Robertson rejected Cunliffe's characterisation of him as a 'beltway politician' "It's an American political term isn't it? So perhaps someone's been watching too much West Wing," Robertson said.

"Every member of the caucus I know works hard for the constituents in their electorate where they're from and it's not a term I use. I think our party is about all the people of New Zealand."

Cunliffe later denied having the time to watch television.

Robertson said he would be unlikely to offer Cunliffe the role of deputy leader. He said he thought he had good support in caucus.

"My colleagues have worked with me other the past couple of years I think have got to know me well. They see me as someone that's got good judgement and can lead and unify the team so I have very strong support," he said.

Robertson described Cunliffe's comments about the gap between electorate votes and party votes as "an insult to the thousands of volunteers who put in time in the wind and the rain, delivering leaflets, knocking on doors, on election day getting out the vote."

Robertson said Cunliffe was "absolutely wrong on that." Robertson rejected suggestions from the Cunliffe camp that he had undermined Shearer last year or had plotted for his removal.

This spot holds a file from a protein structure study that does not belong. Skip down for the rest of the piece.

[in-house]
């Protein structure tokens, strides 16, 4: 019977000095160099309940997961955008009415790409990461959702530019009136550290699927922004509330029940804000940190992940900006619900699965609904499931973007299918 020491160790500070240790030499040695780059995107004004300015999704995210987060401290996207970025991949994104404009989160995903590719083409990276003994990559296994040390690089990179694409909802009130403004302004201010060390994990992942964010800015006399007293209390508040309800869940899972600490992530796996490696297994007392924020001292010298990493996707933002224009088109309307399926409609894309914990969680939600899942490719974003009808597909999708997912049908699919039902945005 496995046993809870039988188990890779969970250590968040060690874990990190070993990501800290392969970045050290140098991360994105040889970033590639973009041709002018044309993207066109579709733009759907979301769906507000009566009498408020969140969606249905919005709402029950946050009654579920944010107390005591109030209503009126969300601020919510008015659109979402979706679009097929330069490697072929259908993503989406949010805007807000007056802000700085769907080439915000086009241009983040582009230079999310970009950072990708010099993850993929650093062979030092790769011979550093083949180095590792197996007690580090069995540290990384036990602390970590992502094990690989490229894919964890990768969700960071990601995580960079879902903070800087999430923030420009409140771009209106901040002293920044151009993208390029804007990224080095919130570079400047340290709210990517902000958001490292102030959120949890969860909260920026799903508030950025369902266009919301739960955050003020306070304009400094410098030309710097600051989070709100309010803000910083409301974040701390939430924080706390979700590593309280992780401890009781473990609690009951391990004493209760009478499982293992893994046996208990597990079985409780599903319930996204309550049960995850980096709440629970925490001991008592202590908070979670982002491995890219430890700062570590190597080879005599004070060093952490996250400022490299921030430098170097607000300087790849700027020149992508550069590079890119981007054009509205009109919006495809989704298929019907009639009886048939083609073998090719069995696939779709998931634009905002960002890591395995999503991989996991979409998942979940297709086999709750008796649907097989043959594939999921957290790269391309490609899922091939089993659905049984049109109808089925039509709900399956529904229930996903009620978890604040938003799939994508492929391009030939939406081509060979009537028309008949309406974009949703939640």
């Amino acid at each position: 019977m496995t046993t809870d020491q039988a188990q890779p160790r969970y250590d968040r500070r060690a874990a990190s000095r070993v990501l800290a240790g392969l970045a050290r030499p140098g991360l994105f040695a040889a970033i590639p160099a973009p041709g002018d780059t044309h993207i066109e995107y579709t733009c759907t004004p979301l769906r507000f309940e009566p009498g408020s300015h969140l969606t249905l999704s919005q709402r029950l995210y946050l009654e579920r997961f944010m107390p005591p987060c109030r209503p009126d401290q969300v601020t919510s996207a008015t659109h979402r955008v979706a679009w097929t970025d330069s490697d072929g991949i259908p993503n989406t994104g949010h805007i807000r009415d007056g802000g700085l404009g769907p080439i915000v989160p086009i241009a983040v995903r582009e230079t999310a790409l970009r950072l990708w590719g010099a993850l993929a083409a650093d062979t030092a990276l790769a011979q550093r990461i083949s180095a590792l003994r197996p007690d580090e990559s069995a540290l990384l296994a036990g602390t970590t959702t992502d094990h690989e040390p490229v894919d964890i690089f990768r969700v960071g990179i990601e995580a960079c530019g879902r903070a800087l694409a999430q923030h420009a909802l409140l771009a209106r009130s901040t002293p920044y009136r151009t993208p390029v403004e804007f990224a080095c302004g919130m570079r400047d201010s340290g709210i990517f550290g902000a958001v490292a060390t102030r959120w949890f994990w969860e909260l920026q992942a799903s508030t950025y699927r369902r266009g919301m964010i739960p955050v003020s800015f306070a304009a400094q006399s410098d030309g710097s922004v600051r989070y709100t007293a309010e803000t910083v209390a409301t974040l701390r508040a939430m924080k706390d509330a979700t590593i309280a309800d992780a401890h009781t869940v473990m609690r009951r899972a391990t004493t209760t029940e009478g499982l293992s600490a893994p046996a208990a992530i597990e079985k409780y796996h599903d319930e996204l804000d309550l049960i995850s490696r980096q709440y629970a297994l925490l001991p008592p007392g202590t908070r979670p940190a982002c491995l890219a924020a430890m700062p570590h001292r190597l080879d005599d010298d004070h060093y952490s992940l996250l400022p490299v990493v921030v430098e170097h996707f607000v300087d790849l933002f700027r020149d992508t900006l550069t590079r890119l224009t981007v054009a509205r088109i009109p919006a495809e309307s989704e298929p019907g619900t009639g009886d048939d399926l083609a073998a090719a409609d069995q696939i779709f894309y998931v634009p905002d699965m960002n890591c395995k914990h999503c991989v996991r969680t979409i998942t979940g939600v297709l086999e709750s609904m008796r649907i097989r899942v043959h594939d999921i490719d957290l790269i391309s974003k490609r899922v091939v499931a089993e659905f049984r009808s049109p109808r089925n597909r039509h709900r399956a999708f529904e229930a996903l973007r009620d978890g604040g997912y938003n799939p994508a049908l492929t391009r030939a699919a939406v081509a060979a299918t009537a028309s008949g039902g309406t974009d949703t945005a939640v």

After the event

Parker said he was looking forward to being the leader on a short term basis.

"The caucus was clear that they wanted someone who was beyond the pale in terms of their neutrality and, of course, Annette's done it before and she's almost the mother - the grandmother - of the party now," Parker said.

Parker said Labour could get through its divisions.

"I think we are mature, we are a 98 year old party. We ain't going to disappear." he said.

Caucus had recommended to the Party Council that the leadership contest be finished before the Party's review of the election result was completed, but that an interim report was requested before the leadership vote was held, Parker said.